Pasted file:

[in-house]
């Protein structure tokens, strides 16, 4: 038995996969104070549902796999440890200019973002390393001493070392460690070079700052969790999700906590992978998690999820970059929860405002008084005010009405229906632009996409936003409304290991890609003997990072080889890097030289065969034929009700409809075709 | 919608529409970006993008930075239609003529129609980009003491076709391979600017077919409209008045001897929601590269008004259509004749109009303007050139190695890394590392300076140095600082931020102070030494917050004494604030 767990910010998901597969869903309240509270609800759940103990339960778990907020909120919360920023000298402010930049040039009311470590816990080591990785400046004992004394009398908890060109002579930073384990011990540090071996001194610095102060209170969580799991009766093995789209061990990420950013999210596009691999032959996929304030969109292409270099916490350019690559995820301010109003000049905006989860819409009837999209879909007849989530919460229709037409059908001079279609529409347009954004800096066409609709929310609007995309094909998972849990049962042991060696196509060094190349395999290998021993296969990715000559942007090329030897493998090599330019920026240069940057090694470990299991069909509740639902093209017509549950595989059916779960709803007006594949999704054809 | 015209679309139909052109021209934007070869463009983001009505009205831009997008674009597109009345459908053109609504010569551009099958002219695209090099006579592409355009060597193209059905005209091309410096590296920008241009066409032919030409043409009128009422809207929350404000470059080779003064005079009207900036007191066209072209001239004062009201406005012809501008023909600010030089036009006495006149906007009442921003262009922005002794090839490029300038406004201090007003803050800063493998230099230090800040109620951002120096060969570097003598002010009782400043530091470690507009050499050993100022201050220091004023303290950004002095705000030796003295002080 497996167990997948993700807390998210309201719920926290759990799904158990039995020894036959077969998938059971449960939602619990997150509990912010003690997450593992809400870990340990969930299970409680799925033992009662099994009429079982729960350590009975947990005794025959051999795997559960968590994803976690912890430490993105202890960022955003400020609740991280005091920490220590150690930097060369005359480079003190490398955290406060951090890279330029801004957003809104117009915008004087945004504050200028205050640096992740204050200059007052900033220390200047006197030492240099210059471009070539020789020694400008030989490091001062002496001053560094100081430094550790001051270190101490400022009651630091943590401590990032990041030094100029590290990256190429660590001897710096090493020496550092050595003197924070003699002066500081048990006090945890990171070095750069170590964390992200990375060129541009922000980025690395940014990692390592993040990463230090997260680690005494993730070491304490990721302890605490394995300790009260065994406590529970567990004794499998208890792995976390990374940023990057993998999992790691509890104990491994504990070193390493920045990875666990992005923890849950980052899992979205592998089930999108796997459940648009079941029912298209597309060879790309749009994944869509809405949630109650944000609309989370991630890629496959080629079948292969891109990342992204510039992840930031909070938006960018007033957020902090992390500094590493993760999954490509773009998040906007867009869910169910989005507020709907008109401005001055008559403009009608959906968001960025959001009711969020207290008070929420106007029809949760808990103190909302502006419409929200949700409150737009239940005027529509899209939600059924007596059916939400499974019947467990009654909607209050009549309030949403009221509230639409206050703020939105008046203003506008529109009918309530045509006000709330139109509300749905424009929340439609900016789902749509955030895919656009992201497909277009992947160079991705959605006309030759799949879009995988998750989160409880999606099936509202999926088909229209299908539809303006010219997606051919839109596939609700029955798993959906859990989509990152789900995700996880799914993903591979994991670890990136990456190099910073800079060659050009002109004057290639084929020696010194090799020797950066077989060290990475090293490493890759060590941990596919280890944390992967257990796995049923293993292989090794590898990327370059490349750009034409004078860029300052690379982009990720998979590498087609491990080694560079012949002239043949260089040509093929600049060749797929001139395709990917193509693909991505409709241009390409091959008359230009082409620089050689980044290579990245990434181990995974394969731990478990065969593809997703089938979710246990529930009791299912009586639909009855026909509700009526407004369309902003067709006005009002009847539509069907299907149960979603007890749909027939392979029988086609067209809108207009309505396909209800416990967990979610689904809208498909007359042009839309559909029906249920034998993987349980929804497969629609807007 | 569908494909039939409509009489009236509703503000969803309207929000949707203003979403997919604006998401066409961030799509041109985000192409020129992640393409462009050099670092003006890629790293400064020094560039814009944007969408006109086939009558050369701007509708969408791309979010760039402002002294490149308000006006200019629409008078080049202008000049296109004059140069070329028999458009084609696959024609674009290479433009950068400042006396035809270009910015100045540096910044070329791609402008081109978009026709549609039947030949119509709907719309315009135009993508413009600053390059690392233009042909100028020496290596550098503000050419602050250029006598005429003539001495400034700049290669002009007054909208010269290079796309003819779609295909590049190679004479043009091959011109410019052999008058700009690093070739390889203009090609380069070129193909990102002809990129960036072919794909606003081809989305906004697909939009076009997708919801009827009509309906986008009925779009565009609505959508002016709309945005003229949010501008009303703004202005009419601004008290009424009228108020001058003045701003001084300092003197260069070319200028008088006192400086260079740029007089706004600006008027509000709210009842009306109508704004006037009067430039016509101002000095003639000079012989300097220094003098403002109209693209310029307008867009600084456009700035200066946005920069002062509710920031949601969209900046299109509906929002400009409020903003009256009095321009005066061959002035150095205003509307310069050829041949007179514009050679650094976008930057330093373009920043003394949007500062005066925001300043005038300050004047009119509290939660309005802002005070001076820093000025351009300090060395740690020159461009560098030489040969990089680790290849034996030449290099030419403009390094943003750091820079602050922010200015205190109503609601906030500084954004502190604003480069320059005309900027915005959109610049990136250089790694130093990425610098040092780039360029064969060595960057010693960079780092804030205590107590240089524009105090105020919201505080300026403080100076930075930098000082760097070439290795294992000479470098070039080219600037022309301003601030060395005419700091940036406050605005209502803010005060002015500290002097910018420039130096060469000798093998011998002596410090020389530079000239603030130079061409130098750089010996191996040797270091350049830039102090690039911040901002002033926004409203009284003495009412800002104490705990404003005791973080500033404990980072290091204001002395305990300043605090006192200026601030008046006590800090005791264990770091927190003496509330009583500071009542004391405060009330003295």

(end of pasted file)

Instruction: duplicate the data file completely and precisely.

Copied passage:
[in-house]
């Protein structure tokens, strides 16, 4: 038995996969104070549902796999440890200019973002390393001493070392460690070079700052969790999700906590992978998690999820970059929860405002008084005010009405229906632009996409936003409304290991890609003997990072080889890097030289065969034929009700409809075709 | 919608529409970006993008930075239609003529129609980009003491076709391979600017077919409209008045001897929601590269008004259509004749109009303007050139190695890394590392300076140095600082931020102070030494917050004494604030 767990910010998901597969869903309240509270609800759940103990339960778990907020909120919360920023000298402010930049040039009311470590816990080591990785400046004992004394009398908890060109002579930073384990011990540090071996001194610095102060209170969580799991009766093995789209061990990420950013999210596009691999032959996929304030969109292409270099916490350019690559995820301010109003000049905006989860819409009837999209879909007849989530919460229709037409059908001079279609529409347009954004800096066409609709929310609007995309094909998972849990049962042991060696196509060094190349395999290998021993296969990715000559942007090329030897493998090599330019920026240069940057090694470990299991069909509740639902093209017509549950595989059916779960709803007006594949999704054809 | 015209679309139909052109021209934007070869463009983001009505009205831009997008674009597109009345459908053109609504010569551009099958002219695209090099006579592409355009060597193209059905005209091309410096590296920008241009066409032919030409043409009128009422809207929350404000470059080779003064005079009207900036007191066209072209001239004062009201406005012809501008023909600010030089036009006495006149906007009442921003262009922005002794090839490029300038406004201090007003803050800063493998230099230090800040109620951002120096060969570097003598002010009782400043530091470690507009050499050993100022201050220091004023303290950004002095705000030796003295002080 497996167990997948993700807390998210309201719920926290759990799904158990039995020894036959077969998938059971449960939602619990997150509990912010003690997450593992809400870990340990969930299970409680799925033992009662099994009429079982729960350590009975947990005794025959051999795997559960968590994803976690912890430490993105202890960022955003400020609740991280005091920490220590150690930097060369005359480079003190490398955290406060951090890279330029801004957003809104117009915008004087945004504050200028205050640096992740204050200059007052900033220390200047006197030492240099210059471009070539020789020694400008030989490091001062002496001053560094100081430094550790001051270190101490400022009651630091943590401590990032990041030094100029590290990256190429660590001897710096090493020496550092050595003197924070003699002066500081048990006090945890990171070095750069170590964390992200990375060129541009922000980025690395940014990692390592993040990463230090997260680690005494993730070491304490990721302890605490394995300790009260065994406590529970567990004794499998208890792995976390990374940023990057993998999992790691509890104990491994504990070193390493920045990875666990992005923890849950980052899992979205592998089930999108796997459940648009079941029912298209597309060879790309749009994944869509809405949630109650944000609309989370991630890629496959080629079948292969891109990342992204510039992840930031909070938006960018007033957020902090992390500094590493993760999954490509773009998040906007867009869910169910989005507020709907008109401005001055008559403009009608959906968001960025959001009711969020207290008070929420106007029809949760808990103190909302502006419409929200949700409150737009239940005027529509899209939600059924007596059916939400499974019947467990009654909607209050009549309030949403009221509230639409206050703020939105008046203003506008529109009918309530045509006000709330139109509300749905424009929340439609900016789902749509955030895919656009992201497909277009992947160079991705959605006309030759799949879009995988998750989160409880999606099936509202999926088909229209299908539809303006010219997606051919839109596939609700029955798993959906859990989509990152789900995700996880799914993903591979994991670890990136990456190099910073800079060659050009002109004057290639084929020696010194090799020797950066077989060290990475090293490493890759060590941990596919280890944390992967257990796995049923293993292989090794590898990327370059490349750009034409004078860029300052690379982009990720998979590498087609491990080694560079012949002239043949260089040509093929600049060749797929001139395709990917193509693909991505409709241009390409091959008359230009082409620089050689980044290579990245990434181990995974394969731990478990065969593809997703089938979710246990529930009791299912009586639909009855026909509700009526407004369309902003067709006005009002009847539509069907299907149960979603007890749909027939392979029988086609067209809108207009309505396909209800416990967990979610689904809208498909007359042009839309559909029906249920034998993987349980929804497969629609807007 | 569908494909039939409509009489009236509703503000969803309207929000949707203003979403997919604006998401066409961030799509041109985000192409020129992640393409462009050099670092003006890629790293400064020094560039814009944007969408006109086939009558050369701007509708969408791309979010760039402002002294490149308000006006200019629409008078080049202008000049296109004059140069070329028999458009084609696959024609674009290479433009950068400042006396035809270009910015100045540096910044070329791609402008081109978009026709549609039947030949119509709907719309315009135009993508413009600053390059690392233009042909100028020496290596550098503000050419602050250029006598005429003539001495400034700049290669002009007054909208010269290079796309003819779609295909590049190679004479043009091959011109410019052999008058700009690093070739390889203009090609380069070129193909990102002809990129960036072919794909606003081809989305906004697909939009076009997708919801009827009509309906986008009925779009565009609505959508002016709309945005003229949010501008009303703004202005009419601004008290009424009228108020001058003045701003001084300092003197260069070319200028008088006192400086260079740029007089706004600006008027509000709210009842009306109508704004006037009067430039016509101002000095003639000079012989300097220094003098403002109209693209310029307008867009600084456009700035200066946005920069002062509710920031949601969209900046299109509906929002400009409020903003009256009095321009005066061959002035150095205003509307310069050829041949007179514009050679650094976008930057330093373009920043003394949007500062005066925001300043005038300050004047009119509290939660309005802002005070001076820093000025351009300090060395740690020159461009560098030489040969990089680790290849034996030449290099030419403009390094943003750091820079602050922010200015205190109503609601906030500084954004502190604003480069320059005309900027915005959109610049990136250089790694130093990425610098040092780039360029064969060595960057010693960079780092804030205590107590240089524009105090105020919201505080300026403080100076930075930098000082760097070439290795294992000479470098070039080219600037022309301003601030060395005419700091940036406050605005209502803010005060002015500290002097910018420039130096060469000798093998011998002596410090020389530079000239603030130079061409130098750089010996191996040797270091350049830039102090690039911040901002002033926004409203009284003495009412800002104490705990404003005791973080500033404990980072290091204001002395305990300043605090006192200026601030008046006590800090005791264990770091927190003496509330009583500071009542004391405060009330003295």